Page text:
News National News Corp rats on mates in press freedom protest

News Corp rats on mates in press freedom protest

Press coverage could be minimal at the Pacific Leaders Forum, unlike May's meeting in Japan. Photo: AP/Yomiuri Shimbun
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The Canberra Press Gallery’s protest that it would withdraw from media pool coverage of September’s Pacific Islands Forum in Nauru has become an ugly diplomatic incident.

And with freedom of the press ultimately at stake, it now appears that News Corp Australia – publisher of the The Australian, The Daily Telegraph, The Herald Sun and others – is the opportunist, hypocritically happy to abandon this first principle.

When the government of Nauru pointedly rejected an ABC camera operator from the gallery’s nominated three-person team, also including an Australian Associated Press reporter and photographer, to provide shared media coverage of the forum, the gallery president David Crowe issued a statement asking for Nauru’s pre-conditions to be reversed.

The New Daily understands that Mr Crowe canvassed views widely within the gallery, including News Corp journalists, before issuing a statement declaring: “If the ban is not reversed, the media pool will be disbanded. If one cannot go, none will go.”

The gallery was hoping that its statement would lead to a negotiated acceptance from Nauru that its nominees were appropriately accredited, in keeping with Australia’s press freedom tradition and its demonstrable independence from government.

While the gallery’s protest statement has been reported as a “boycott”, it has no industrial or legal standing as such.

But significantly, the gallery’s stand was supported by media employers, the ABC’s director of news, Gaven Morris, and Fairfax Media’s executive editor James Chessell.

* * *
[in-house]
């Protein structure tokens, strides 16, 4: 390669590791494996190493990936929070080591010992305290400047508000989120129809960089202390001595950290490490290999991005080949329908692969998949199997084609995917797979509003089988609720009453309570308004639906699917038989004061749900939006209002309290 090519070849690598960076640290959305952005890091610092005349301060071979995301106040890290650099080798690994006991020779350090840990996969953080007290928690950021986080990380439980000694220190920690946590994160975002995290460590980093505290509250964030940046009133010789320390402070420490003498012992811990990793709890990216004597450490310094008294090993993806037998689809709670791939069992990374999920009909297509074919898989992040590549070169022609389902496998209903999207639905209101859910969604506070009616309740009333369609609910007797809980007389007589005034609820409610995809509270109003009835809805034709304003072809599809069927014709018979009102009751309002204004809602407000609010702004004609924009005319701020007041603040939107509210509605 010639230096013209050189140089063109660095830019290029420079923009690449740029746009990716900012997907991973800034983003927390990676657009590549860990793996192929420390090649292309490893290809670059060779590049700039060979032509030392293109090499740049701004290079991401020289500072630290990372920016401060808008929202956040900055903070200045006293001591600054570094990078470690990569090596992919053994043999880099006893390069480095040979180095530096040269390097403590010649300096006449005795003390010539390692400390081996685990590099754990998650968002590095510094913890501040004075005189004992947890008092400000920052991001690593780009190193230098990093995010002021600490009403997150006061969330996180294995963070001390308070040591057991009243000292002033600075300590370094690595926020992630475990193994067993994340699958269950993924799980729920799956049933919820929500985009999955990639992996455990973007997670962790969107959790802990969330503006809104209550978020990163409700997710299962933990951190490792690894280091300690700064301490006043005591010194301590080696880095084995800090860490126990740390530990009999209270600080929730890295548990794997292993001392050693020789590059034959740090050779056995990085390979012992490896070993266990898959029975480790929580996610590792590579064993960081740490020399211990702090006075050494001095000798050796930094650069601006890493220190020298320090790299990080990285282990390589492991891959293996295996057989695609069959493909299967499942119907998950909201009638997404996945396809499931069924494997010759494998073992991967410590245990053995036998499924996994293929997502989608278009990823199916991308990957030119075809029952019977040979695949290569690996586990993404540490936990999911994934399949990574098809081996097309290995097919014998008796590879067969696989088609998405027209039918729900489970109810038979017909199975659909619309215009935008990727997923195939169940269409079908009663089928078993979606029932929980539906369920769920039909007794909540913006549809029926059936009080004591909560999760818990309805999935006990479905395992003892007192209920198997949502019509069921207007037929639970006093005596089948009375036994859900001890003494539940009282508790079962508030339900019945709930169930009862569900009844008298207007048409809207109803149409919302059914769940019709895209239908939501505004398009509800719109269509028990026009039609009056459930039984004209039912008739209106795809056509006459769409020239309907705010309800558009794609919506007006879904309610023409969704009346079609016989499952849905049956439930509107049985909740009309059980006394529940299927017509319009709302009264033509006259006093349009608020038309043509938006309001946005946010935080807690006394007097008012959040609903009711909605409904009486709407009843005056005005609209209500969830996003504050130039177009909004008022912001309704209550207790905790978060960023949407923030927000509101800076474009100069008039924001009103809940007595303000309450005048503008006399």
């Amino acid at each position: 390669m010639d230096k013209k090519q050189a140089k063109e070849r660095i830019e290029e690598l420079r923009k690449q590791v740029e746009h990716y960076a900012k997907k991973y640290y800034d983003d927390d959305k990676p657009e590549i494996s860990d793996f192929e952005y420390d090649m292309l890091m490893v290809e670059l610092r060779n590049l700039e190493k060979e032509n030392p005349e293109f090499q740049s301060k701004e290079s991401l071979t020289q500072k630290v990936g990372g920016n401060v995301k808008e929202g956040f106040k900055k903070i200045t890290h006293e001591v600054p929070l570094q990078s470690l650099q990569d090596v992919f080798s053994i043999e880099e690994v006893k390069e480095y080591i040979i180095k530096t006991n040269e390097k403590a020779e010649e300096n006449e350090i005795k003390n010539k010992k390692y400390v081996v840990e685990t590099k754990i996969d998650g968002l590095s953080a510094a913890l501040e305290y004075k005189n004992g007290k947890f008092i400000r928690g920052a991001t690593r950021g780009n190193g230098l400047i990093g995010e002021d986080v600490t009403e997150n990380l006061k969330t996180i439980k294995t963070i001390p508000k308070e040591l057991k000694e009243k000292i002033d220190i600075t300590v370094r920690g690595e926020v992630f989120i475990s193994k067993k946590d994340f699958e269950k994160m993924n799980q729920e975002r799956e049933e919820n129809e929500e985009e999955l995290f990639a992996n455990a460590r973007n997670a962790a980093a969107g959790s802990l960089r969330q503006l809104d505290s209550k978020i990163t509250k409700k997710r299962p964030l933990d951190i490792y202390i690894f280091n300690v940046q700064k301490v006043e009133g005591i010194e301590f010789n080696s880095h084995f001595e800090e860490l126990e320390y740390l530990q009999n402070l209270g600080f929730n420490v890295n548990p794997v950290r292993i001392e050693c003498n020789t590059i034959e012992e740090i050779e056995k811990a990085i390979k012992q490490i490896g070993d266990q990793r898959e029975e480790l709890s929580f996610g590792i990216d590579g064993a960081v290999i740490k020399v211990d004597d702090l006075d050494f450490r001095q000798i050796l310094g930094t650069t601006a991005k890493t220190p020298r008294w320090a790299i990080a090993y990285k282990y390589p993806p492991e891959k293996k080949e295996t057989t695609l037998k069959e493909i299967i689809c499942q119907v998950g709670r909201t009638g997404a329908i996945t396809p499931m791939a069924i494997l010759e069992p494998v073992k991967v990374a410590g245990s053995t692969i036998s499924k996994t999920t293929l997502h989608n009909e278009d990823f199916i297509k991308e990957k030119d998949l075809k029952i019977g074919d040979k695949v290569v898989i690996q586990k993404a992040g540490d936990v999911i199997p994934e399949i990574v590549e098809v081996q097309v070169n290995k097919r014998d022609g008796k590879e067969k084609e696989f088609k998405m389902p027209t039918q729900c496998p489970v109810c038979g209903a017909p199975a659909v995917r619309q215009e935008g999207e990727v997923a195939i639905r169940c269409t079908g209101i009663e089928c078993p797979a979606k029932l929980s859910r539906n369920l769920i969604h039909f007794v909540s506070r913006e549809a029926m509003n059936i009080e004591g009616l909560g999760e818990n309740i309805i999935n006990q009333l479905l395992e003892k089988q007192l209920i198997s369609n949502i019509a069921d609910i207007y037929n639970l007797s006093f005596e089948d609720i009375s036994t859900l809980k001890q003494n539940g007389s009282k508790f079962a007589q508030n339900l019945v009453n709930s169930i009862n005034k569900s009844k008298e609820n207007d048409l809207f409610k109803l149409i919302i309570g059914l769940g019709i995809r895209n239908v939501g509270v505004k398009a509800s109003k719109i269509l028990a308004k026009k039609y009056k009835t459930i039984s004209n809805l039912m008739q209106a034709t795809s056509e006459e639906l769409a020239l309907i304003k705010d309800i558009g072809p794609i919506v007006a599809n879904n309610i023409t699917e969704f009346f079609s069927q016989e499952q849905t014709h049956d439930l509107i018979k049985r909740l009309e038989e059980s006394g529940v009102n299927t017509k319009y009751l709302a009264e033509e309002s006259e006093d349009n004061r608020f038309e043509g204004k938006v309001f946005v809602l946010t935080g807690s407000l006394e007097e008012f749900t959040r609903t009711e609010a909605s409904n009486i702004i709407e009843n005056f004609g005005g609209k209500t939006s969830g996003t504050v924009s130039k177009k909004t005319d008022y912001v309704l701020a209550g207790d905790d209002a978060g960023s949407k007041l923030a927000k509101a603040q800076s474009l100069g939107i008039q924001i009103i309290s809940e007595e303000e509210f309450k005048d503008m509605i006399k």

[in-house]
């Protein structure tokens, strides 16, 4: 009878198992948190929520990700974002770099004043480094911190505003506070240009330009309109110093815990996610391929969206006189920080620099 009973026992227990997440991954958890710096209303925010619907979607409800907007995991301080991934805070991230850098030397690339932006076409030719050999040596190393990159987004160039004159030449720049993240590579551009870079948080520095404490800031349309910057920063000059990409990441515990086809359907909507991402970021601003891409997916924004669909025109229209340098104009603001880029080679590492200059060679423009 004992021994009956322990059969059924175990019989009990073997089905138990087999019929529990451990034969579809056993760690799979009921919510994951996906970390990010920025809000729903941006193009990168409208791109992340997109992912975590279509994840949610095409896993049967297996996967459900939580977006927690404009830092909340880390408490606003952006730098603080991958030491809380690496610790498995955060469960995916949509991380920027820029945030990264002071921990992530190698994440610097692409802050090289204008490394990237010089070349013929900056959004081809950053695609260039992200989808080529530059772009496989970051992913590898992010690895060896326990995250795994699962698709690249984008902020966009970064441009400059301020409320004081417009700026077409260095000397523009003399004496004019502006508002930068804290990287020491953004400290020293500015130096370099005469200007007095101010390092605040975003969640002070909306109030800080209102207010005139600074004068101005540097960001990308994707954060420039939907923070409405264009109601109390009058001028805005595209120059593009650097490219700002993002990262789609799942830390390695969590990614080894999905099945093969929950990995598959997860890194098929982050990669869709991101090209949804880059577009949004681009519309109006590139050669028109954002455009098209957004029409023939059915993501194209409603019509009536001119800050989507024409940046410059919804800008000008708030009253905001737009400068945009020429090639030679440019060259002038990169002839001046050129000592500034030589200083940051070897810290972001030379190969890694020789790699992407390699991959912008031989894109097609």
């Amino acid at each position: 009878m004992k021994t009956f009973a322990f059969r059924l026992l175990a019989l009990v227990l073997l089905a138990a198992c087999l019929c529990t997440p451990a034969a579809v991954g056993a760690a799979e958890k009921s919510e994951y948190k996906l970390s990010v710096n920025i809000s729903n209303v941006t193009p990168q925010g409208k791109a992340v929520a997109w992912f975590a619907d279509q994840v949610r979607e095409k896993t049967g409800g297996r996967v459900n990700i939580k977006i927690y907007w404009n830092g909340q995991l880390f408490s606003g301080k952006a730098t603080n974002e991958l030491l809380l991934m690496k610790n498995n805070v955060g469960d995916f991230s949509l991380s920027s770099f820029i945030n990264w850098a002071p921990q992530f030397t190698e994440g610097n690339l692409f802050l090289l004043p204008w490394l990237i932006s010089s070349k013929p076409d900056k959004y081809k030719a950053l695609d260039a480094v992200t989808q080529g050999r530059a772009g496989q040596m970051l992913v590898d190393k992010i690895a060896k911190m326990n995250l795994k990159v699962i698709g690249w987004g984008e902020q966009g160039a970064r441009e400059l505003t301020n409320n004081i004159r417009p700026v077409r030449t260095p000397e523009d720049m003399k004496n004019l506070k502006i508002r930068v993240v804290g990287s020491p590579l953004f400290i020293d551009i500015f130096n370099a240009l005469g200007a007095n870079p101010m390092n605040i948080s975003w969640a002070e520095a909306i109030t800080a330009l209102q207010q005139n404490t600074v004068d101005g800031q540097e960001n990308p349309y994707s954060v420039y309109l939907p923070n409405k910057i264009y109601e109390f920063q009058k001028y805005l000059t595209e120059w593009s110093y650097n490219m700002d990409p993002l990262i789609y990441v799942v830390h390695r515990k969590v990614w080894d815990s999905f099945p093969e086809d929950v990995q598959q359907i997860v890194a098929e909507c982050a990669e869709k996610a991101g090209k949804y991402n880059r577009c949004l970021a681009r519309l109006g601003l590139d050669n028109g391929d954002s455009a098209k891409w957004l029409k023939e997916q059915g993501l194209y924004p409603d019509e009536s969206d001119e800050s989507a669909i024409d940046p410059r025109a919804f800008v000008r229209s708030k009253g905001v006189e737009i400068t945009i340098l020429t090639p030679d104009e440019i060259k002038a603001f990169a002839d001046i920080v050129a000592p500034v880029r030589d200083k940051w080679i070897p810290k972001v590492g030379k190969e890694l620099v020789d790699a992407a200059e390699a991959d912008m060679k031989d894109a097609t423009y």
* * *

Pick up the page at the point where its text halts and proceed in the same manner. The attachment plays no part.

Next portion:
And immediately there was a rat in the ranks of Australia’s free press.

National political editor for News Corp’s the Daily Telegraph, Sharri Markson, tweeted: 

Media Alliance journalists’ president Marcus Strom told The New Daily: “The principle is clear. Politicians don’t get to choose who reports on them. That applies in Australia, in Nauru and around the world. When Clive Palmer excluded The Australian from covering his media events, we called it out.”

Mr Strom said that while media organisations were free to make their own arrangements to cover the Nauru forum, “if News Corp also chose to withdraw from the trip, it would send a strong message in favour of press freedom”.

Prime Minster Malcolm Turnbull’s office reportedly tried for weeks to persuade Nauru to accept the ABC camera operator as part of the gallery pool coverage, but without success.

Mr Turnbull has expressed regret at Nauru’s decision while acknowledging its sovereign rights.

Peter Dutton is unlikely to use his influence. Photo: AAP

Immigration Minister Peter Dutton, who has declared the ABC is “dead to me”, has denied having exerted any influence on Nauru to deny the ABC a visa for the forum.

Internationally, the New Zealand press gallery has supported the Canberra press gallery in its protest, with other regional media outlets deciding not to send reporters to the forum while Nauru maintained its ABC blackball.

The government of Nauru has effectively declared the ABC persona non grata, rejecting there has been any restriction on press freedom and slamming the ABC as arrogant, disrespectful and an “activist media organisation”.

Through a spokesperson News Corp has stated it would assign a reporter to cover the Nauru forum for its mastheads and dissociating itself from the Canberra press gallery statement.

News Corp’s perversity in this incident is revealing.

While the entire Australian media industry and its journalists stood with News against the 2012 move by the Gillard government to regulate the Australian print media for the first time after the Finkelstein inquiry, News has now stepped away from industry unity, exposing itself as the expedient pariah.

While News enjoys all the privileges that come with Australia’s tradition of press freedom, including its often-glaring partisanship (“Kick this mob out”), it is abandoning the principle for rivalry alone. What a rat. 

Quentin Dempster is a Walkley Award-winning journalist, author and broadcaster with decades of experience. He is a veteran of the ABC newsroom and has worked with a number of print titles including the Sydney Morning Herald. He was awarded an Order of Australia in 1992 for services to journalism.

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